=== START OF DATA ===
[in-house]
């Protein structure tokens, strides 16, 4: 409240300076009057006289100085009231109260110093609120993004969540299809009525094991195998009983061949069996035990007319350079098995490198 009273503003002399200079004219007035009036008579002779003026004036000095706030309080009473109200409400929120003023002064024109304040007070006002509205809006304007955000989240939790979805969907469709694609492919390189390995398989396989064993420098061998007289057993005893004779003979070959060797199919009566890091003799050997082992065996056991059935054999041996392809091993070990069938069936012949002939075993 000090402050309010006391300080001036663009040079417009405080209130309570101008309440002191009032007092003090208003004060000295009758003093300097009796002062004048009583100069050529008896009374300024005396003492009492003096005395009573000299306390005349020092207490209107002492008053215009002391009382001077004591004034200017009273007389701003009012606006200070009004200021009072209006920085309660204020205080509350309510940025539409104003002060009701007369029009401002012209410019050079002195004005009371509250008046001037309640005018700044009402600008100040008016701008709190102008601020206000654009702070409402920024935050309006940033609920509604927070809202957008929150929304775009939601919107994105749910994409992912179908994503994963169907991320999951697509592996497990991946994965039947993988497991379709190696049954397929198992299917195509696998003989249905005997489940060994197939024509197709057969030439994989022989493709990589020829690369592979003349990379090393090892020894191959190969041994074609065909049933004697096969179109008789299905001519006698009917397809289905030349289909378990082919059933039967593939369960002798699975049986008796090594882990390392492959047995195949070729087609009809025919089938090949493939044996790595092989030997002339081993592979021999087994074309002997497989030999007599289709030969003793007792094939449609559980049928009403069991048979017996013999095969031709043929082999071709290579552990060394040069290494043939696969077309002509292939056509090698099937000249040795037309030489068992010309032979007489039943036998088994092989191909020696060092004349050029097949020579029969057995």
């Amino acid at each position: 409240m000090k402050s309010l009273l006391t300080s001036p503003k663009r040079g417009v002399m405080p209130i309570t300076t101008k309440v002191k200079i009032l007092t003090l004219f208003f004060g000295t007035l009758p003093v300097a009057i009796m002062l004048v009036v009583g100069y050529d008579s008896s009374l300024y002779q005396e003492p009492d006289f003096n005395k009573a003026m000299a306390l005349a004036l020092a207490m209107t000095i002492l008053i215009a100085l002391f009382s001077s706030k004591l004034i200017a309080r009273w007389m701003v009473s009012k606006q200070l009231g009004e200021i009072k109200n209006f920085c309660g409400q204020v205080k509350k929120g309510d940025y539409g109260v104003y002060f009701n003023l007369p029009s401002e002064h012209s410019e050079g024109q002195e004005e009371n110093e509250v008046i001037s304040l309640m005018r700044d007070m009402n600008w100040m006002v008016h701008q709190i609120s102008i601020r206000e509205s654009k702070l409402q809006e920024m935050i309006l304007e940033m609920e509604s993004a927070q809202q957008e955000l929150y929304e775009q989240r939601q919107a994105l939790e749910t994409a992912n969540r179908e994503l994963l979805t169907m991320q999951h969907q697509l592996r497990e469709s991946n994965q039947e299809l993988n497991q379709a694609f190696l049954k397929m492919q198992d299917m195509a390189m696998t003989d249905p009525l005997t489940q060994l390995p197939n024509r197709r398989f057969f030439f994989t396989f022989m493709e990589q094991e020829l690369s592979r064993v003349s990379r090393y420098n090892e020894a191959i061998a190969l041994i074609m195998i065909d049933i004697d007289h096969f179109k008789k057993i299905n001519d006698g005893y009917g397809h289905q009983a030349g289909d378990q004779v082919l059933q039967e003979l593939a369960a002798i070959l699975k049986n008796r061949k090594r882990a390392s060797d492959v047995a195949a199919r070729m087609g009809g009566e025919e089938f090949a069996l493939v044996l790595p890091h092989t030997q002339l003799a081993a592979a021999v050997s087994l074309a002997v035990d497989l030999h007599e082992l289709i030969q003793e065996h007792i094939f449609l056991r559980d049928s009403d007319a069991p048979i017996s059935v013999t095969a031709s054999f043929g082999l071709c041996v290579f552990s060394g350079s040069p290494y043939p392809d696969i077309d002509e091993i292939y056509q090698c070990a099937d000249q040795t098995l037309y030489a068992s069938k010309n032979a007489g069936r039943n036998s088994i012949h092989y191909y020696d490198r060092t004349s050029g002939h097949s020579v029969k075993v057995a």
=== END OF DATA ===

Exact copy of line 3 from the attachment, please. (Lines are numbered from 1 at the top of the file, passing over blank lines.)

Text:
């Amino acid at each position: 409240m000090k402050s309010l009273l006391t300080s001036p503003k663009r040079g417009v002399m405080p209130i309570t300076t101008k309440v002191k200079i009032l007092t003090l004219f208003f004060g000295t007035l009758p003093v300097a009057i009796m002062l004048v009036v009583g100069y050529d008579s008896s009374l300024y002779q005396e003492p009492d006289f003096n005395k009573a003026m000299a306390l005349a004036l020092a207490m209107t000095i002492l008053i215009a100085l002391f009382s001077s706030k004591l004034i200017a309080r009273w007389m701003v009473s009012k606006q200070l009231g009004e200021i009072k109200n209006f920085c309660g409400q204020v205080k509350k929120g309510d940025y539409g109260v104003y002060f009701n003023l007369p029009s401002e002064h012209s410019e050079g024109q002195e004005e009371n110093e509250v008046i001037s304040l309640m005018r700044d007070m009402n600008w100040m006002v008016h701008q709190i609120s102008i601020r206000e509205s654009k702070l409402q809006e920024m935050i309006l304007e940033m609920e509604s993004a927070q809202q957008e955000l929150y929304e775009q989240r939601q919107a994105l939790e749910t994409a992912n969540r179908e994503l994963l979805t169907m991320q999951h969907q697509l592996r497990e469709s991946n994965q039947e299809l993988n497991q379709a694609f190696l049954k397929m492919q198992d299917m195509a390189m696998t003989d249905p009525l005997t489940q060994l390995p197939n024509r197709r398989f057969f030439f994989t396989f022989m493709e990589q094991e020829l690369s592979r064993v003349s990379r090393y420098n090892e020894a191959i061998a190969l041994i074609m195998i065909d049933i004697d007289h096969f179109k008789k057993i299905n001519d006698g005893y009917g397809h289905q009983a030349g289909d378990q004779v082919l059933q039967e003979l593939a369960a002798i070959l699975k049986n008796r061949k090594r882990a390392s060797d492959v047995a195949a199919r070729m087609g009809g009566e025919e089938f090949a069996l493939v044996l790595p890091h092989t030997q002339l003799a081993a592979a021999v050997s087994l074309a002997v035990d497989l030999h007599e082992l289709i030969q003793e065996h007792i094939f449609l056991r559980d049928s009403d007319a069991p048979i017996s059935v013999t095969a031709s054999f043929g082999l071709c041996v290579f552990s060394g350079s040069p290494y043939p392809d696969i077309d002509e091993i292939y056509q090698c070990a099937d000249q040795t098995l037309y030489a068992s069938k010309n032979a007489g069936r039943n036998s088994i012949h092989y191909y020696d490198r060092t004349s050029g002939h097949s020579v029969k075993v057995a």